To put it another way, climate change is already causing harm to communities across the United States—and it’s only going to get worse unless the U.S. and other countries take action to reduce emissions of warming gases and adapt to the warmer world.
Significant federal research released today on the effects of climate change on various regions and economic sectors in the United States and on ecosystems sends a sobering message in this regard.
As the report concludes, “Human activities are primarily to blame for the Earth’s climate changing faster than at any other time in modern civilization.” Global climate change impacts are already being felt in the United States and are expected to worsen in the future. However, the severity of future impacts will be determined in large part by the actions taken to reduce greenhouse gas emissions and adapt to future changes.
Although efforts to combat climate change have grown in recent years, they haven’t grown at the rate needed to avoid significant damage to the economy, environment, and human health in the coming decades, according to the report. Without a doubt “Over the next century, climate change will lead to increasing losses to American infrastructure and property, as well as a slowdown in economic growth, unless significant and sustained global efforts are made. The annual losses in some economic sectors could reach “hundreds of billions of dollars by the end of the century—more than the current GDP of many U.S. states,” according to some scenarios, with a reduction in GDP of 10% or more “”States,”
Federal officials associated with the U.S. Global Change Research Program in Washington, D.C., noted in a teleconference today that the new report is designed to be “policy relevant,” but does not make specific policy recommendations. In spite of this, its findings are a stark contrast to the positions taken by President Trump and many of his senior officials. Despite repeated warnings from experts, they have repeatedly downplayed or rejected the seriousness of the threat posed by climate change to the nation’s security. President Trump intends to withdraw from the Paris climate agreement, an international effort to reduce greenhouse gas emissions, and he has taken steps to repeal a wide range of domestic climate regulations.
It comes at a crucial time for Democrats, who are just weeks away from taking control of the U.S, House of Representatives, as well. There will be a series of hearings in the House next year on climate change, which will be a priority for the incoming leadership.
House Science Committee Chair Eddie Bernice Johnson (D–TX) said in a statement that the report’s findings, which are expected to be released in January 2019, were “inconclusive.” “wildfires and storms are increasing in intensity, sea levels are rising rapidly, harmful algal blooms are becoming more common and dangerous, and the list goes on. As a result, there is still hope, but we must act quickly. Geoengineering and carbon sequestration are among the technologies that can help us reduce greenhouse gas emissions and adapt to the changing climate.”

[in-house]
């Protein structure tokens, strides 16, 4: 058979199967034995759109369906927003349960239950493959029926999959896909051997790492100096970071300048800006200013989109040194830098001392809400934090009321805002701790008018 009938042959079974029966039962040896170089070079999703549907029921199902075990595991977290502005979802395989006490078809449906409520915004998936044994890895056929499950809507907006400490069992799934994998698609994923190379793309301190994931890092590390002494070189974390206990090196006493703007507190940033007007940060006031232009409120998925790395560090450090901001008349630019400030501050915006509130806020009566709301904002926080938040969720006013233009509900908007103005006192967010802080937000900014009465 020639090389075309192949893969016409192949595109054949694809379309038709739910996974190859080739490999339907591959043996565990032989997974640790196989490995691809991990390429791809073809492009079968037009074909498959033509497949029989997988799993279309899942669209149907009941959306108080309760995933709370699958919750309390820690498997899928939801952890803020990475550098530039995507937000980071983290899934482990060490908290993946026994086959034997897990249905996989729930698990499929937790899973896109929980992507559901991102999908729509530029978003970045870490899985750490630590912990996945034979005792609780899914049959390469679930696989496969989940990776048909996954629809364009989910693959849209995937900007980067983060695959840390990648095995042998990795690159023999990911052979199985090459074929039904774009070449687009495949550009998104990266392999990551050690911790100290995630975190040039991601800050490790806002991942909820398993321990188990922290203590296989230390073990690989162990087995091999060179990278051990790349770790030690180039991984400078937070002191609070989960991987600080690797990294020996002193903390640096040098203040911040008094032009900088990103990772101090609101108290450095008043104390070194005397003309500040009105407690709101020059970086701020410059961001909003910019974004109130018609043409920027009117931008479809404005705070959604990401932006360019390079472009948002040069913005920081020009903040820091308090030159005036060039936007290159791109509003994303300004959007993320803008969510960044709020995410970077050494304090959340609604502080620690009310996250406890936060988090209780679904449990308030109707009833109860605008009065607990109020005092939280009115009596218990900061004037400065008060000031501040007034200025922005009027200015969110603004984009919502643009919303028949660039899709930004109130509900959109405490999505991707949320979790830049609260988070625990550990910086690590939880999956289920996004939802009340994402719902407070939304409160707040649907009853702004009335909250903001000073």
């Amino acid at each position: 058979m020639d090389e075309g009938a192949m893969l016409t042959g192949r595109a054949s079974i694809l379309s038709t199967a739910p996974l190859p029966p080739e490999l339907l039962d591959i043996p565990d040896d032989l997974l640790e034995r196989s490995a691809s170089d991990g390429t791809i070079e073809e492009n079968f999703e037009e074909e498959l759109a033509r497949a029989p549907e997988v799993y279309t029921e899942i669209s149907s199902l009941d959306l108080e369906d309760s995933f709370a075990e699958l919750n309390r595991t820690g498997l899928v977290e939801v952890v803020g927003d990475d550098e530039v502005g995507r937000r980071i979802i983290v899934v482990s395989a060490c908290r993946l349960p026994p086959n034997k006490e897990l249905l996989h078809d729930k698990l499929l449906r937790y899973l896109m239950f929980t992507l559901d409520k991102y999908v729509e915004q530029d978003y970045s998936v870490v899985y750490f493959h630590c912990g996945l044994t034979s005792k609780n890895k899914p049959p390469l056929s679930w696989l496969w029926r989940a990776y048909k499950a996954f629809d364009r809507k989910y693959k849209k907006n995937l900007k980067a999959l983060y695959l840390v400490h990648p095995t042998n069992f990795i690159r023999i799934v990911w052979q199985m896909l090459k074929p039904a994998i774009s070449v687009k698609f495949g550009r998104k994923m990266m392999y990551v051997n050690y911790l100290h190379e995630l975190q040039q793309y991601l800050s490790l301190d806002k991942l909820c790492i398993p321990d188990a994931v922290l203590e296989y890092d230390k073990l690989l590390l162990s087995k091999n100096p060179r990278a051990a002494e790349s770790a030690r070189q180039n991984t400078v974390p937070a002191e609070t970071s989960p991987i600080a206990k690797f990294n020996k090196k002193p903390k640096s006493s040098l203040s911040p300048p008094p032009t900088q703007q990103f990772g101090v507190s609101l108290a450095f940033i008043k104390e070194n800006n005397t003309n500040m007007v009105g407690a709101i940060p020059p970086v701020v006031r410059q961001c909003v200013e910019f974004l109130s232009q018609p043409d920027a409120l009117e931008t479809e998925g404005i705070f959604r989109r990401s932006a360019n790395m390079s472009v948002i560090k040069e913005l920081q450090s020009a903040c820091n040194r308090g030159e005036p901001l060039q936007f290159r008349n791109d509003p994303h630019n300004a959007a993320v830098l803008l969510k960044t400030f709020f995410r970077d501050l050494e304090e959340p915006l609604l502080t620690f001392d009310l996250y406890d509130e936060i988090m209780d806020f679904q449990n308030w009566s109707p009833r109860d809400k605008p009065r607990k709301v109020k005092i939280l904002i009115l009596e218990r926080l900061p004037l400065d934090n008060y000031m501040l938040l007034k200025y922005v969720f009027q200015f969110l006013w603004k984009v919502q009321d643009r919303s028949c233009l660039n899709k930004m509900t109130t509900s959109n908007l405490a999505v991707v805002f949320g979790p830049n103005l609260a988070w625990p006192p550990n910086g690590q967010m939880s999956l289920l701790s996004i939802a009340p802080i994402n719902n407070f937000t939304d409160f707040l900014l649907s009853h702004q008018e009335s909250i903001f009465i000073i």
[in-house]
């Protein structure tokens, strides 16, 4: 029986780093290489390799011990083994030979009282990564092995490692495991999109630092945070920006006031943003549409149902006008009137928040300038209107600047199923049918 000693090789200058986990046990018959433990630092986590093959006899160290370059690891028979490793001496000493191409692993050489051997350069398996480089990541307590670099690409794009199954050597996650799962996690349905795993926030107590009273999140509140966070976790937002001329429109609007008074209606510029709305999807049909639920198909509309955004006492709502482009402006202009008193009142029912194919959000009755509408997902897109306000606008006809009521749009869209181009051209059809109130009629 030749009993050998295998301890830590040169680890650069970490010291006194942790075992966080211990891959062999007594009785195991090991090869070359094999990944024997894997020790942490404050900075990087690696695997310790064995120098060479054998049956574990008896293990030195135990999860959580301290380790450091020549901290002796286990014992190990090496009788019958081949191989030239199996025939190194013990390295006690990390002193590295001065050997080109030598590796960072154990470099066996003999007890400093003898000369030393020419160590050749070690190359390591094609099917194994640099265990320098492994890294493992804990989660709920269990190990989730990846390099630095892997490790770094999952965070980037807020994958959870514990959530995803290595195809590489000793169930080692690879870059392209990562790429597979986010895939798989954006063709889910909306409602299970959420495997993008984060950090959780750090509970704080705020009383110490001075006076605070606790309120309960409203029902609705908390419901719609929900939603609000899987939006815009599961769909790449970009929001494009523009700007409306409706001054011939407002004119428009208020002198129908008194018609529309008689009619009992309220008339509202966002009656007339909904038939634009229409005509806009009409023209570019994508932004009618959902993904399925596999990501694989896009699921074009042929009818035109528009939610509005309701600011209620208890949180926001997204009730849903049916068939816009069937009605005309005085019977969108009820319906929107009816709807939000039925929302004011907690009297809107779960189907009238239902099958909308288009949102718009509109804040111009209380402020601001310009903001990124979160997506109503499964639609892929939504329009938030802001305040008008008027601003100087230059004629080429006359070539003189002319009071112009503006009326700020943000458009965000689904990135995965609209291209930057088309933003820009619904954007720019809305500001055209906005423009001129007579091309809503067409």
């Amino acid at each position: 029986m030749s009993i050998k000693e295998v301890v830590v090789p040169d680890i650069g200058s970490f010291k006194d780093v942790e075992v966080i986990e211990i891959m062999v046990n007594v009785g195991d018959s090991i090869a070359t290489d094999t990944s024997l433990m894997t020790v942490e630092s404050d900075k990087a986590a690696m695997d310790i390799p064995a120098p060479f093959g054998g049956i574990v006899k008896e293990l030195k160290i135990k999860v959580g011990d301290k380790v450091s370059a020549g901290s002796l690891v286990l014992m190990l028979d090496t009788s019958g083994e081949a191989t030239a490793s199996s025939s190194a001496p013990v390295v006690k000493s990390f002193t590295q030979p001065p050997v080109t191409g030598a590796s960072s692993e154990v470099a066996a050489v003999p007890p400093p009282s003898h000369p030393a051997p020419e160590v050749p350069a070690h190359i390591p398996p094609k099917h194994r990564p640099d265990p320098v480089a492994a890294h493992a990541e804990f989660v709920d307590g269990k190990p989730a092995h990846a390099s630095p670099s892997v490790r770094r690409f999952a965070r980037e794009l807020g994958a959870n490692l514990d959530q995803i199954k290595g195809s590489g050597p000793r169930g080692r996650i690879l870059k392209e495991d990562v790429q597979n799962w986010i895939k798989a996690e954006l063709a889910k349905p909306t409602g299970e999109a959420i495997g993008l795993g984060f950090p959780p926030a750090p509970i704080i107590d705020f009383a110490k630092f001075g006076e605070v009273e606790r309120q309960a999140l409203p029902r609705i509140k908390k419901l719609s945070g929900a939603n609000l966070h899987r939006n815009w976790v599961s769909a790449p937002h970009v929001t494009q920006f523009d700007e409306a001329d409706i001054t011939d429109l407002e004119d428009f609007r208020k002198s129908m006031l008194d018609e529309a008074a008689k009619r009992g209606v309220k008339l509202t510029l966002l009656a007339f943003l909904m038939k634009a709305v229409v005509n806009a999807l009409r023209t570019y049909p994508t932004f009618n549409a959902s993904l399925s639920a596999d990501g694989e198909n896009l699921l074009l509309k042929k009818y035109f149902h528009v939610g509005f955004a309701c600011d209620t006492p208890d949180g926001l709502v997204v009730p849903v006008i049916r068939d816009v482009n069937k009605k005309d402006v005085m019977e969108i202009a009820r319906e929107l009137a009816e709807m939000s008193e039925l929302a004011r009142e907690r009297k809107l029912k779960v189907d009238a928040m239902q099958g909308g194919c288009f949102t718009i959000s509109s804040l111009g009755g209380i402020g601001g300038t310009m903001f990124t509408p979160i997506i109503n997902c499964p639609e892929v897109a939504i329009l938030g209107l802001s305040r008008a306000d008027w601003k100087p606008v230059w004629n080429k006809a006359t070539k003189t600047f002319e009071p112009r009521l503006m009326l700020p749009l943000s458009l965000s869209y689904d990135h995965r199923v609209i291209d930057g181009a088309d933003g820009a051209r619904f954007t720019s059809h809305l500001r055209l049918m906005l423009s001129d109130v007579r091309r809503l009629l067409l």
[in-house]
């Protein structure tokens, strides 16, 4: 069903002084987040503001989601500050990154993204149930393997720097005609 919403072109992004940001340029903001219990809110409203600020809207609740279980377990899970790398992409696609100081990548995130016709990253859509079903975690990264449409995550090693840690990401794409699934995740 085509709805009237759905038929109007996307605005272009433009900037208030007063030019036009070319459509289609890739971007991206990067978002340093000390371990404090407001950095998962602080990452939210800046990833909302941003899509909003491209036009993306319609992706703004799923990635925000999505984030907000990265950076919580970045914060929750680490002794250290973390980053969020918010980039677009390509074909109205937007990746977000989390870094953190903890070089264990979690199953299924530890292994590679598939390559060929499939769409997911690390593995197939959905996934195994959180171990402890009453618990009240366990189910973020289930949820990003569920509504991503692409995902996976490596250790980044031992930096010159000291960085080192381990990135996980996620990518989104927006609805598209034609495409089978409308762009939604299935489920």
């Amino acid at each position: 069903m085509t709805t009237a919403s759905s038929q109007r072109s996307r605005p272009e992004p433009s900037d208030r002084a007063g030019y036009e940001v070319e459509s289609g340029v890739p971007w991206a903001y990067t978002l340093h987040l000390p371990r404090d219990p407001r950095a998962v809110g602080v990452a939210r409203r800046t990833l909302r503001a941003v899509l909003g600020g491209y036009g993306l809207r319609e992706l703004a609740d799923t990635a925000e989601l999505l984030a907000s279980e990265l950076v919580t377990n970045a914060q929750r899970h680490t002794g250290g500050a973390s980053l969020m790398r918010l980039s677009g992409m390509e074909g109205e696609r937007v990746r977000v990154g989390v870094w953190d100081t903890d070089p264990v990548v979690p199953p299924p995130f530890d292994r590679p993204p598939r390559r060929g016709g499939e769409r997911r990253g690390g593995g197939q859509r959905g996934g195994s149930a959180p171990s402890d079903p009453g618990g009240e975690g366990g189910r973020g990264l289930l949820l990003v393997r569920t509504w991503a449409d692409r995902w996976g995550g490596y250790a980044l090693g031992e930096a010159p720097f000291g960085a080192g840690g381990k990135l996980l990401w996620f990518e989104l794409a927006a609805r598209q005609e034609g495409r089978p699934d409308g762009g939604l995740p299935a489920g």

First released a year ago, Volume I of the Fourth National Climate Assessment summarised climate science. This 29-chapter report is a follow-up to Volume II of the Fourth National Climate Assessment. A law passed in 1990 mandates that federal agencies submit reports on the state of climate change and its potential consequences at least every four years. They were put together by 300 experts, about half of whom do not work for the federal government. As part of the report’s preparation, the National Oceanic and Atmospheric Administration (NOAA) gathered input from the public at more than 40 events across the country.
Concerns about the Trump administration attempting to alter or censor the report have been raised over the last year by some climate advocates. Federal scientists, on the other hand, insisted that no outside influence had been present. A climate scientist with the US Geological Survey who worked on the effort said, “The report has not been altered in any way to reflect political considerations.” However, many climate change activists have pointed out that the administration chose to release the report late on the Friday after Thanksgiving, when the public and the press may be more focused on other matters..
What is the optimal number of wake-up calls? Carol Werner, executive director of the Environmental and Energy Study Institute, a Washington, D.C.-based policy nonprofit, asked in a statement. “Climate change is already taking place, and we need to do something about it, according to the most recent National Climate Assessment. The clock is ticking…. Sadly, the release of this critical report on the Friday following Thanksgiving clearly shows the administration’s desire to minimize its impact.”